Through thirty-five games, the Red Sox were officially one game off of last season’s pace. The offense, as anticipated, is fine. The loss of a 2011 MVP runners up didn’t help, but we’re fourth in OPS, fourth in slugging, fifth in OBP and second in runs scored. Just as with last September, the problem so far is pitching – this last solid turn through the rotation notwithstanding. Only six teams in baseball have gotten fewer innings from their starters, and only the Royals are walking more per nine. Which might be acceptable if the starters were striking people out right and left, but that’s not the case either: we’re 26th in K/9. All of which adds up to a starters ERA of 5.46 (second worst in baseball) and an xFIP of 4.45 (third worst).
If you’re looking for an explanation, then, as to why the Red Sox find themselves in the AL East basement, there it is. It’s true, as the excellent Alex Speier documents, that Valentine’s decision making with his pitchers has been questionable, and that the poor numbers above may be exaggerated by this. But even if we were to give the pitchers the benefit of the doubt regarding usage, at best they might approach middle of the pack. The simple fact is that the pitching has been bad.
Which is why most of the Red Sox reporters have been inclined to give Bobby V a pass thus far. The team’s performance is not his fault, they argue – it’s the starting pitching. And they’re correct to do so, because the truth is that as much as I believe Valentine is the wrong manager for the Boston Red Sox, our record to date is not his responsibility.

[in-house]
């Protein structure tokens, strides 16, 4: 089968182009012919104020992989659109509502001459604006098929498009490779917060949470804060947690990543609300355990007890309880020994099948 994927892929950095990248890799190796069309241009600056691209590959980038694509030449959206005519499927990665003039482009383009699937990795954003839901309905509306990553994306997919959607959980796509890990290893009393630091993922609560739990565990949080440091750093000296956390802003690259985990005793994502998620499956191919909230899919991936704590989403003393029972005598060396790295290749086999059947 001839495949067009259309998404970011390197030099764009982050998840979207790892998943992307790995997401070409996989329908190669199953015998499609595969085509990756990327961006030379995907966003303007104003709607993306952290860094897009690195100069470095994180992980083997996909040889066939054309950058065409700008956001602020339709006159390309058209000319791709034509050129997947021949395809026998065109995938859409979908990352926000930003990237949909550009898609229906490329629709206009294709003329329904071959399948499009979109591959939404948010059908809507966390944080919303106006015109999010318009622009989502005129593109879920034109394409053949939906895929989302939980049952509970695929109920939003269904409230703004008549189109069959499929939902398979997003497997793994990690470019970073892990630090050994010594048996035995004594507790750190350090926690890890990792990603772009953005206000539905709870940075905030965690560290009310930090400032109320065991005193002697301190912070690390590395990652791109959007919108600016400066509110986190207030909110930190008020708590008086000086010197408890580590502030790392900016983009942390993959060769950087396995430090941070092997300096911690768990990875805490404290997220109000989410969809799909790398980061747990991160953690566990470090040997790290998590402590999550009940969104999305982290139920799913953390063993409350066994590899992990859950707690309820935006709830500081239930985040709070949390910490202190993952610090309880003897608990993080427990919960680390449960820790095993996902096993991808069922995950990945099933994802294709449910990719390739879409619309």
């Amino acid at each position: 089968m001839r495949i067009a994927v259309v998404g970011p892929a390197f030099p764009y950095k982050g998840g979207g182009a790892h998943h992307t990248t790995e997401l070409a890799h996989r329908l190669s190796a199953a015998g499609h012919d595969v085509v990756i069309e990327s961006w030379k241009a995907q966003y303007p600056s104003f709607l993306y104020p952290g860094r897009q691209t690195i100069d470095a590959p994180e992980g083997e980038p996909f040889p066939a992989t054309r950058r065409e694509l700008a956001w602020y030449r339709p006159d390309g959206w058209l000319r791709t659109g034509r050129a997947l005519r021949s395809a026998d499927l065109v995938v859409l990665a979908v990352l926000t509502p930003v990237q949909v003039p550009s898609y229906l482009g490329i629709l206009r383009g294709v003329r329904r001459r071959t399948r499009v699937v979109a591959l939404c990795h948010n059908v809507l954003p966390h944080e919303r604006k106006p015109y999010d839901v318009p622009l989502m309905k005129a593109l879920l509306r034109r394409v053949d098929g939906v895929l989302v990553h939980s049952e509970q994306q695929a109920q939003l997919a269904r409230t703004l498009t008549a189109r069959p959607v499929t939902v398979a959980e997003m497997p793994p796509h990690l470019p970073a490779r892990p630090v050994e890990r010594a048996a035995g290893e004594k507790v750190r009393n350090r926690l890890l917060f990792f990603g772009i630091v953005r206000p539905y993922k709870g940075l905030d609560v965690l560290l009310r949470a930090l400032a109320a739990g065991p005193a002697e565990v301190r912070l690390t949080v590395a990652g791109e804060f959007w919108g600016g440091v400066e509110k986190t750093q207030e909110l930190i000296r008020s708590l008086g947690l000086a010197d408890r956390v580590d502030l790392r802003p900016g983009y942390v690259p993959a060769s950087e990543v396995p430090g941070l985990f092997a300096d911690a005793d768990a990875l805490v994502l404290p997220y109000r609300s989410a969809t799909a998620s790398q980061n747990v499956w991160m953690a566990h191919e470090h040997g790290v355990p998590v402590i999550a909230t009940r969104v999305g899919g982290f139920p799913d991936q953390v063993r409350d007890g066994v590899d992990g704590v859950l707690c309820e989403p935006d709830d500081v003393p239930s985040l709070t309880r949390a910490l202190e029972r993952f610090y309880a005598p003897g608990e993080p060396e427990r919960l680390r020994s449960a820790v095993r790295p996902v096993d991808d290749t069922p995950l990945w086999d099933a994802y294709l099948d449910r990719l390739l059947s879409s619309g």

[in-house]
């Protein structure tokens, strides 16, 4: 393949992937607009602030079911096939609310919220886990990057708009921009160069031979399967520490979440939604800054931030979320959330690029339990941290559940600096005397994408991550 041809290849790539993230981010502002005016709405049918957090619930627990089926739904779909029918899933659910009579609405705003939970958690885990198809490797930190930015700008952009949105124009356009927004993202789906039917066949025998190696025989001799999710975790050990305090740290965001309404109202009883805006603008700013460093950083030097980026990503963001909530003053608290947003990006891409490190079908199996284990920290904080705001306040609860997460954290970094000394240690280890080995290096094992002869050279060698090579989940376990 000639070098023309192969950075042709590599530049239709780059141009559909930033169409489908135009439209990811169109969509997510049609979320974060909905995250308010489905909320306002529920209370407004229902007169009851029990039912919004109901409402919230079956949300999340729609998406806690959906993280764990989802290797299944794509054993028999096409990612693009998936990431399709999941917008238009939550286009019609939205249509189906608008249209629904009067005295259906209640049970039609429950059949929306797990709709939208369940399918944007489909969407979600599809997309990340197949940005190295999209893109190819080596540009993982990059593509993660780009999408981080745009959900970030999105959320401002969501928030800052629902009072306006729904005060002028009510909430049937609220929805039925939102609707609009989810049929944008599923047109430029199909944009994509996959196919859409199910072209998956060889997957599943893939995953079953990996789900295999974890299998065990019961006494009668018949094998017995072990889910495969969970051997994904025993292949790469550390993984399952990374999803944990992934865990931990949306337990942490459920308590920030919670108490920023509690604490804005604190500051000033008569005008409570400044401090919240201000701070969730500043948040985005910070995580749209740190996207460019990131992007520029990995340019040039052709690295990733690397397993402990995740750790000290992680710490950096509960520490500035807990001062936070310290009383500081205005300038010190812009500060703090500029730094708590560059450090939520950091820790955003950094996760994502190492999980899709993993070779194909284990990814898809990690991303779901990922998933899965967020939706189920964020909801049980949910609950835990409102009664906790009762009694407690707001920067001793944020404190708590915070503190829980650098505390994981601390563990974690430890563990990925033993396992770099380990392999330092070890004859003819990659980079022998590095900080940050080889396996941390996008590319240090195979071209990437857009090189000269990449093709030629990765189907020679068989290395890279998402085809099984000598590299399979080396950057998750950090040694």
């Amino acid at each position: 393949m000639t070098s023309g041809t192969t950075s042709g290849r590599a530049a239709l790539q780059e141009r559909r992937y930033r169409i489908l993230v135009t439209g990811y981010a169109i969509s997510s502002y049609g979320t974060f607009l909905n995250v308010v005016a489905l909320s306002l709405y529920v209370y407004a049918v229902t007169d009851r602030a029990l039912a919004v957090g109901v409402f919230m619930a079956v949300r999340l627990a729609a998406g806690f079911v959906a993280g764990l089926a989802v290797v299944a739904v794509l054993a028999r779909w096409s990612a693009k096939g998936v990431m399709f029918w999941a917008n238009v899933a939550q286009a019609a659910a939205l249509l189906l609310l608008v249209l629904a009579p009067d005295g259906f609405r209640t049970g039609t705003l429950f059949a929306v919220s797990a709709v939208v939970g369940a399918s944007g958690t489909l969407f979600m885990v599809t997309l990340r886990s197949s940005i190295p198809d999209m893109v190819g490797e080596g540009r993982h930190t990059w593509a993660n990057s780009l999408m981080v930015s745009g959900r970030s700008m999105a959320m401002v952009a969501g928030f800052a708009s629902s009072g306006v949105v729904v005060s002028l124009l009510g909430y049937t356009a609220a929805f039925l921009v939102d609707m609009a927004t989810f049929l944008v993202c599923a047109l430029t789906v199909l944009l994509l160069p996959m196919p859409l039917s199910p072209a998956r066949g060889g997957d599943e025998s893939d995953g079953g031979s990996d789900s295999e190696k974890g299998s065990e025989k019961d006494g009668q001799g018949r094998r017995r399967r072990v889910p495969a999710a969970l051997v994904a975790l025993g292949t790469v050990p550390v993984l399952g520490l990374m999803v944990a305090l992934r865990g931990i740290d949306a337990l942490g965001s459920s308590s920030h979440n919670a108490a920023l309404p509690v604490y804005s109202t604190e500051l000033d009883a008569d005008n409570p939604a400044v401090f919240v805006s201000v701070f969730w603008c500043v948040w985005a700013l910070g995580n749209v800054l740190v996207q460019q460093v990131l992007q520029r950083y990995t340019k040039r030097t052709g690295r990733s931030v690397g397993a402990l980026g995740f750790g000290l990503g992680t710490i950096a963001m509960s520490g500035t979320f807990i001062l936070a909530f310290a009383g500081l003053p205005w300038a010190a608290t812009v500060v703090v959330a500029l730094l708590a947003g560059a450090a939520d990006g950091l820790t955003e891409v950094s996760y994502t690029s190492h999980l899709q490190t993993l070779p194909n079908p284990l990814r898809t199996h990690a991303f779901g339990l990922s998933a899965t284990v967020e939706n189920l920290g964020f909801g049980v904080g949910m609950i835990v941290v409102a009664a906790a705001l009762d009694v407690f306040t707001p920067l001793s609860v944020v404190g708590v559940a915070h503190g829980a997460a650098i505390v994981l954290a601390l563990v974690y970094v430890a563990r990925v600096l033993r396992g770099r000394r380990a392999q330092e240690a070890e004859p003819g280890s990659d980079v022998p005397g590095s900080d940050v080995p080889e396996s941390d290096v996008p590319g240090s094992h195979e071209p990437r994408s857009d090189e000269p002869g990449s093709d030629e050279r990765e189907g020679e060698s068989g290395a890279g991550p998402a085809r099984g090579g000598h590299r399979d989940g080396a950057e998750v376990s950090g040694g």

But here’s the catch, if you’re a reporter. If you take this position – and it is, in my opinion, the correct position – you cannot simultaneously hold Francona responsible for the Red Sox failure last September. You know where the Red Sox starters ranked last September in ERA? Dead last, with a horrific 7.08. The next worst rotation? Baltimore, at 6.09: almost a full run better. How about innings pitched by starters in September? Second to last. Pittsburgh’s rotation pitched one fewer game than we did and thereby eked out the fewest starters innings title. Pick your metric, and the starters were awful. They had the worst BB/9 and the third worst HR/9. The Indians starters were the only ones to allow more runs than the Red Sox rotation in September; which would damn them if they hadn’t pitched thirty one and two thirds more innings than our guys. The average hitter against last September’s rotation put up a .300/.386/.489 line for an .875 OPS. Which meant, effectively, that the average hitter was performing a bit better than Adrian Beltre, Mike Napoli or Miguel Cabrera have so far this year.
If you were ever curious as to how you go 7-20 in a month, those numbers are a good place to start. Also, throwing poor, obviously not ready Kyle Weiland every fifth day. But what’s the point of all of this? It’s simple. Reporters, you can pick one of the following: a) the 2012 slow start is not Bobby Valentine’s fault or b.) the September 2011 collapse was Tito Francona’s fault. Last I checked, it’s still a free country, so you’re entitled to choose either one of those options, even if one of them is laughably absurd. You cannot assert that both are correct, however. Throwing one the book at one man without even charging another for the same offense is just too much, even for a profession with a notoriously casual relationship with the facts.